If you are reading this for the first time, or are a regular, don’t forget the answer you may need is likely to be found on my website from a previous column. As our first contractor has learned, a lot of good information is accessible online but sometimes going directly to the source for an answer is what’s really required. As consumer interest in solar power grows, let me offer a ‘general’ suggestion on who can benefit from this work…
Q: I went through about 30 of your columns on line but could not find anything on this topic. I’m a “C-10” contractor and just secured a job installing coaxial cable. I went to pull a permit and was told I needed a “C-7” (low voltage) license. Okay, how do I go about getting this; what paperwork is required and how long will it take? I’m afraid I might lose the project if I can’t get the “C-7” very soon.
A: I’ll respond to all your questions but you may not like the answers. By the time you go through the application, testing, and fingerprinting, it may be about 6 weeks or more before the “C-7” can be added to your license.
A better response is to tell you that a year ago, I had a similar question that I posed to a License Manager at the CSLB. She wrote back confirming that “…the “C-10” Electrical classification covers both high and low voltage (“C-7”) installation, maintenance and service”. To prevent this problem in the future, you may want to secure the “C-7”. To save this current job, give the permitting authority a copy of my response. If they have any doubts, I’ll be happy to email them the classification determination to help straighten out any misconception or inaccurate information.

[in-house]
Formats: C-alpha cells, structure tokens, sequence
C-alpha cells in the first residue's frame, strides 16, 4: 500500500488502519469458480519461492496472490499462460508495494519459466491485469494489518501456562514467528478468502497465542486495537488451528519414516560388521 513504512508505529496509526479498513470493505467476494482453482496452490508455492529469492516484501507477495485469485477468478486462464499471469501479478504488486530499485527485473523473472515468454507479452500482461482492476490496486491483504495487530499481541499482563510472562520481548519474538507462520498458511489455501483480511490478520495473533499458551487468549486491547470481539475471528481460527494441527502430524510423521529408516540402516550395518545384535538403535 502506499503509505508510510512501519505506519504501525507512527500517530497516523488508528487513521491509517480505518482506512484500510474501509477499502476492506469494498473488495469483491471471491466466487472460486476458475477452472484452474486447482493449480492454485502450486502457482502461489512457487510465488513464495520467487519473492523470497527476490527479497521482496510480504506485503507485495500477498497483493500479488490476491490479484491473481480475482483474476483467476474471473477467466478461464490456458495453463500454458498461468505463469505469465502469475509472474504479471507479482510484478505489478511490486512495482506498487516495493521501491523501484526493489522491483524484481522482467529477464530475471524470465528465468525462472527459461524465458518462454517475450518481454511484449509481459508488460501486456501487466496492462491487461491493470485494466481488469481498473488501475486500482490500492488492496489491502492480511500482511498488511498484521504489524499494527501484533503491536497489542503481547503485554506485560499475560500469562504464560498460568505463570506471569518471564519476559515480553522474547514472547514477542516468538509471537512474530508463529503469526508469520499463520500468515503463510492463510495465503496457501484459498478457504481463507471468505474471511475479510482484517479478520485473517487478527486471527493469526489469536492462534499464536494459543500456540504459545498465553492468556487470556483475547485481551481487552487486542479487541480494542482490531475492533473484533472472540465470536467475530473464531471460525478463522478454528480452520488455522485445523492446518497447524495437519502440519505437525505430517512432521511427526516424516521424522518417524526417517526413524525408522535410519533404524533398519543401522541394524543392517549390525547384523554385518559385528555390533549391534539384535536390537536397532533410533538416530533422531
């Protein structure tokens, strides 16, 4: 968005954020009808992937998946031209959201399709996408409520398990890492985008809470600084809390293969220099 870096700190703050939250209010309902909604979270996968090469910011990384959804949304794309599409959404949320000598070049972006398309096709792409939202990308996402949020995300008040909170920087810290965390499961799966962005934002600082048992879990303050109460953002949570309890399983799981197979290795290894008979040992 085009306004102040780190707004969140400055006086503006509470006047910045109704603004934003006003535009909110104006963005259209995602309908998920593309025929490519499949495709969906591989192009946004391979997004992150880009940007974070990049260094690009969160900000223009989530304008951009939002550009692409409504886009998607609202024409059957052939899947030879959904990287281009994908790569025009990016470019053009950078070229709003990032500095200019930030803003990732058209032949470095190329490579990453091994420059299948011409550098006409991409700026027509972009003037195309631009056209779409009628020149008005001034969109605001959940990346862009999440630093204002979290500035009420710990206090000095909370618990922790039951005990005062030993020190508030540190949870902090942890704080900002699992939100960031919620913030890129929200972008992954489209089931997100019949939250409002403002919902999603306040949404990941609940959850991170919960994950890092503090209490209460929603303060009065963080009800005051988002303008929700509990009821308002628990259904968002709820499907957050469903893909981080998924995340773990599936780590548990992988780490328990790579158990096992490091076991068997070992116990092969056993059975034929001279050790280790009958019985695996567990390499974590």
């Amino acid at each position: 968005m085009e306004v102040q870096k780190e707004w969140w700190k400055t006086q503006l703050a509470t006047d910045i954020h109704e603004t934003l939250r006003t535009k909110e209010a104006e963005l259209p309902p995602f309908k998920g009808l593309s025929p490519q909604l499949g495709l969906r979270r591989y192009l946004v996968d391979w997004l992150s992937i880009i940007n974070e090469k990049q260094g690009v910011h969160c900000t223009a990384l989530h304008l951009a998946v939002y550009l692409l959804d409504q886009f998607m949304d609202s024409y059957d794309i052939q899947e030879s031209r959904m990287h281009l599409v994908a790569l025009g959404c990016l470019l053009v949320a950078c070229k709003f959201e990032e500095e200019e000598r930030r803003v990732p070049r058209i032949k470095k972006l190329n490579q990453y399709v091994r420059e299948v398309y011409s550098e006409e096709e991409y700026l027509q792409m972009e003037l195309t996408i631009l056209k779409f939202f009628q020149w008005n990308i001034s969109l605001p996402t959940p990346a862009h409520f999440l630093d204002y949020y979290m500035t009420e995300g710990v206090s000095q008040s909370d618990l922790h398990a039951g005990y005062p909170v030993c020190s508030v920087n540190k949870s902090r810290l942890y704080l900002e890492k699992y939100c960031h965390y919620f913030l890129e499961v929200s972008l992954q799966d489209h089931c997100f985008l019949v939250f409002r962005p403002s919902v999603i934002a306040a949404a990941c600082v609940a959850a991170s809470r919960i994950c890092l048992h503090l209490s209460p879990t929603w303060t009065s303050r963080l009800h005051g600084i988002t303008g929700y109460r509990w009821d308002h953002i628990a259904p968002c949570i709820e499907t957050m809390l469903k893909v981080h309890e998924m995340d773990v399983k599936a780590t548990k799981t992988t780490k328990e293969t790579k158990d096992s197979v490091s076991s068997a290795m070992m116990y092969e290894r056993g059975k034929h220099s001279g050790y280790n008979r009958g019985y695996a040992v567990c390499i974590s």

Q: I was just issued my “B” license yesterday and want to install a solar system on a neighbor’s home. I read the “B” definition and it appears I cannot do this. Any suggestions? Should I now apply for the “C-46”? Thanks for your help.
A: Congratulations on obtaining your General building license. While you are reading Code Section 7057 correctly, the Board has passed Rule 832.62 that allows a “B” contractor to perform solar installations. The Contractors Board has determined that an “active SOLAR energy system constitutes use of more than two unrelated building trades or crafts…” so you and your neighbor can both ‘shine’.
Q: Has the Home Improvement Salesperson license been invalidated? We did some research and according to the CSLB website the home improvement classification was repealed. However, it does not appear the same is true for the “home improvement salesperson” (HIS). An “HIS” is governed by Section 7152, and requires employment by a “home improvement contractor”. All that said it seems if the “home improvement contractor” classification was actually repealed, then the “home improvement sales person” license would be invalidated as well. Are we correct?
A: The HIS “Registration” is still valid and in-force while the Home Improvement Certification was, as noted, eliminated in 2004. The key here is, these are two different code sections that are not connected.
A home improvement salesperson (HIS) is defined in Section 7152 as a person who is employed by a licensed contractor to solicit, sell, negotiate or execute contracts under which home improvements may be performed or home improvement goods or services installed or furnished. These improvements include (but are in no way limited to) flooring, pools, painting, tile, fencing, etc. The Home Improvement “Certification” contained in code section 7150.2 was not a “classification”.